I note that in developing the Bill the Minister for Employment Affairs and Social Protection, Deputy Doherty, and her Department have engaged in extensive consultation with bodies such as ICTU and IBEC. They have worked to ensure the Bill is balanced and fair to employees and employers. I see nothing in this proposed legislation that could be deemed to be anything but positive. I thank the Minister and her Department. I thank the former Minister with responsibility for this area, Deputy Mary Mitchell O'Connor, and the former Minister of State, Senator Ged Nash, for the significant contribution they have made. I thank the relevant people in the University of Limerick who carried out the back-work to put this Bill forward.

I look forward to participating in the various Stages of the Bill as it comes through the floor of the House and through Committee Stage. Thank you, a Leas-Cheann Comhairle, for the opportunity to address the House on this matter.

Deputy Éamon Ó Cuív: Information on Éamon Ó Cuív Zoom on Éamon Ó Cuív Cuireann sé áthas orm an deis a bheith agam labhairt ar an ábhar tábhachtach seo. I am pleased to speak on this subject. In the first place it is fair to say that, especially in small businesses, there is normally a good and flexible working relationship between the employer and the employee. Most things are worked by trust and agreement. It is not always the case but that has been my experience in most small businesses that I know of. It is fair to say that bigger organisations, perhaps because of distance or because they do not have to deal with people on the same one-to-one basis, are in a far stronger position to bring in practices that suit their business but perhaps do not suit employees.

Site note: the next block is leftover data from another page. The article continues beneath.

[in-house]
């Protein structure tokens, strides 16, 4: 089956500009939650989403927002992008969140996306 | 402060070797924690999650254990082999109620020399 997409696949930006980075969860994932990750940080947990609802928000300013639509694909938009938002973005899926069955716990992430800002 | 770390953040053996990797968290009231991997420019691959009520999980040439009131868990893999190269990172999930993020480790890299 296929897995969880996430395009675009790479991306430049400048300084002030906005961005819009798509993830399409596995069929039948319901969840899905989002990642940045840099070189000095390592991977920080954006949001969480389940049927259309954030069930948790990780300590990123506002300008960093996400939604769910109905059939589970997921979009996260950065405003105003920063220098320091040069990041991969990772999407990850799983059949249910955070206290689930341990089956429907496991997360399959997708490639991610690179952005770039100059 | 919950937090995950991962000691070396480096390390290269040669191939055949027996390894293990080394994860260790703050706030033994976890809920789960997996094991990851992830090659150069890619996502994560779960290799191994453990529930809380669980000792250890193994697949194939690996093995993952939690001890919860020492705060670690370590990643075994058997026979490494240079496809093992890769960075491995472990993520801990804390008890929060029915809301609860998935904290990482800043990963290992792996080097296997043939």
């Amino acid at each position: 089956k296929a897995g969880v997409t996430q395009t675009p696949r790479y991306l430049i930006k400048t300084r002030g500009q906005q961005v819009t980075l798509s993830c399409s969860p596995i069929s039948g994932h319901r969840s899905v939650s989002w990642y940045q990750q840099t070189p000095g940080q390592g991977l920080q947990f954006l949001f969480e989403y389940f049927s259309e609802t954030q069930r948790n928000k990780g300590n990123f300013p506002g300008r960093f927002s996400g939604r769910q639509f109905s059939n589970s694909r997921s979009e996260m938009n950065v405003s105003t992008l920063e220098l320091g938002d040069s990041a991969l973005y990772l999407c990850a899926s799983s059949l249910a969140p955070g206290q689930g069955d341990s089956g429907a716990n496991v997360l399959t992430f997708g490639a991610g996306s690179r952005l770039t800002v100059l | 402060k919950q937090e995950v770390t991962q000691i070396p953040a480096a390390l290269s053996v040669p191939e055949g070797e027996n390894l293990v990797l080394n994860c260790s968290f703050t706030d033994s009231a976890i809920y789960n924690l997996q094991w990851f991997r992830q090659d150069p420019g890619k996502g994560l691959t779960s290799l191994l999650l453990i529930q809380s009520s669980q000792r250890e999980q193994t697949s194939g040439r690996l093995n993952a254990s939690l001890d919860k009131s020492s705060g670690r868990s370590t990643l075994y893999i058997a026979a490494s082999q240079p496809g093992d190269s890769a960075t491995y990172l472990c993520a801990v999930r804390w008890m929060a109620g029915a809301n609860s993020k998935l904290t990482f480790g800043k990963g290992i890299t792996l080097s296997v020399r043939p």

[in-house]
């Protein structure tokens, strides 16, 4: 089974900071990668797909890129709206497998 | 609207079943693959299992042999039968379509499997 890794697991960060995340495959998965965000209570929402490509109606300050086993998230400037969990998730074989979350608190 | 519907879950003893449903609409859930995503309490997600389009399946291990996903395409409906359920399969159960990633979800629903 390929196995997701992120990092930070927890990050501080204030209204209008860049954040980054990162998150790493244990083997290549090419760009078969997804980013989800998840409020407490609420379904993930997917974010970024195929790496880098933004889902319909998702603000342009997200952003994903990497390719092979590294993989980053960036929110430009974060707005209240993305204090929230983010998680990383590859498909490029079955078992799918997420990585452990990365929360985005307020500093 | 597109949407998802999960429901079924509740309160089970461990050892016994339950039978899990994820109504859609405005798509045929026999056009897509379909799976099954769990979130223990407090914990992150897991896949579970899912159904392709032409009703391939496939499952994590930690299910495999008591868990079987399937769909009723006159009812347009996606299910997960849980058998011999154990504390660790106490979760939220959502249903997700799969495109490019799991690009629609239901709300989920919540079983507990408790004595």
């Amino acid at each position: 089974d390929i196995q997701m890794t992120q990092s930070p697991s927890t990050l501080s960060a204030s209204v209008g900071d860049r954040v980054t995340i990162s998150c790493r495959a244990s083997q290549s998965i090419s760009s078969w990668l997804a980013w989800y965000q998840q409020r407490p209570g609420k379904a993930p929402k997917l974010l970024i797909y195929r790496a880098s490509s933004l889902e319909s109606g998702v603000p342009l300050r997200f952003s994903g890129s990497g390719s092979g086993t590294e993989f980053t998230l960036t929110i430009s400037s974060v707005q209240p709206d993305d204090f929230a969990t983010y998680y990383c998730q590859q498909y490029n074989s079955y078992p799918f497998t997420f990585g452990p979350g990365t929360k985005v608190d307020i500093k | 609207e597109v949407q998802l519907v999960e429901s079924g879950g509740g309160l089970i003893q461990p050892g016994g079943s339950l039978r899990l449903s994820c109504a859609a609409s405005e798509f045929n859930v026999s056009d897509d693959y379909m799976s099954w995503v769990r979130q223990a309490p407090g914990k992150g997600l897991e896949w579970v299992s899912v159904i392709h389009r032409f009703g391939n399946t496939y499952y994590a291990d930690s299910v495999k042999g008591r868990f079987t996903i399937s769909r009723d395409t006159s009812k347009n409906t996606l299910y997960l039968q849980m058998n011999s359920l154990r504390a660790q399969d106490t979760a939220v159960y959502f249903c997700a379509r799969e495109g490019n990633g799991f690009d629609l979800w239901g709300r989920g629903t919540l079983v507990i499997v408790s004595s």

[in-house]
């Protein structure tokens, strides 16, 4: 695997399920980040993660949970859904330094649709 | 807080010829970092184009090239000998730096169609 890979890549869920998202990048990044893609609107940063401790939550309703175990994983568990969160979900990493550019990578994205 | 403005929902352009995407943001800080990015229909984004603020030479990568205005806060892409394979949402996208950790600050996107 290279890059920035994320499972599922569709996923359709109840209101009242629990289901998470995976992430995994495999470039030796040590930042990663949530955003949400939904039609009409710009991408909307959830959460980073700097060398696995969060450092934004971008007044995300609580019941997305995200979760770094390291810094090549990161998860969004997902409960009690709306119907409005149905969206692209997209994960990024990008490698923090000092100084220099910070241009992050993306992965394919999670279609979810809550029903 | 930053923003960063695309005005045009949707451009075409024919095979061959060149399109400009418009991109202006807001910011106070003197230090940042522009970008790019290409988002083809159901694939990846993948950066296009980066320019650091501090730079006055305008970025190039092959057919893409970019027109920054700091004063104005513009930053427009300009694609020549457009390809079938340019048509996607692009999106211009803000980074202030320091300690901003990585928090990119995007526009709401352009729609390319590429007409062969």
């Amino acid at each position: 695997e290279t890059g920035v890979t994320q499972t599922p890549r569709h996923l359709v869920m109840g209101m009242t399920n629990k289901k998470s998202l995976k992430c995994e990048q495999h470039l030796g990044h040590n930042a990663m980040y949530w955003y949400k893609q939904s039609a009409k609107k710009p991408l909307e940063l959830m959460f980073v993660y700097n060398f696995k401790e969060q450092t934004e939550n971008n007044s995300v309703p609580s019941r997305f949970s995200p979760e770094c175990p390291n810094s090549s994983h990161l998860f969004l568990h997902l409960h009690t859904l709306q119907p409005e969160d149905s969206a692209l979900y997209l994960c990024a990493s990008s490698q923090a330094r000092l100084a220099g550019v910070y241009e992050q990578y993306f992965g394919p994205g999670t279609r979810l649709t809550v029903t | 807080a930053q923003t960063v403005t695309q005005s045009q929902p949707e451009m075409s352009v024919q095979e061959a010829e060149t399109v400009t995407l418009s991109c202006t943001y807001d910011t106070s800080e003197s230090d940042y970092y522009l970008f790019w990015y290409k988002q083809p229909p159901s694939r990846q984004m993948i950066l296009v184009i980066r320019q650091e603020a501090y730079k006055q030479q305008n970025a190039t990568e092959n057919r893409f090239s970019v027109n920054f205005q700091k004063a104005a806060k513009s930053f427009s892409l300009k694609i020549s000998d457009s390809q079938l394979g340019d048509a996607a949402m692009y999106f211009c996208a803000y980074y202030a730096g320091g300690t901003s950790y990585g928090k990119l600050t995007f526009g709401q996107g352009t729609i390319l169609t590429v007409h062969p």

One of the concerns I have about society in general is that the gap between low and high wages and top salaries is ever-widening. It would appear that wages are not generally half as adequate in providing people with the wherewithal to buy or own a house. This was not the case in the past. Therefore, I believe there are issues far beyond this Bill that we need to look at in terms of employment.

I read a comment on the whole question of ownership. Most of us get to own a thing because we get a wage or salary. It was said that the objective of Government should be to ensure that private ownership is protected. However, a rider was put on that aim to the effect that ownership should be as diverse as possible. In other words, the idea was that the great share of ownership would not be controlled by a small number of people. We are facing a world in which more and more of our businesses are big multinational businesses. I am not referring to the manufacturing sector, which actually tends to produce good employers. I am referring to the retail sector, for example, and even the hospitality sector.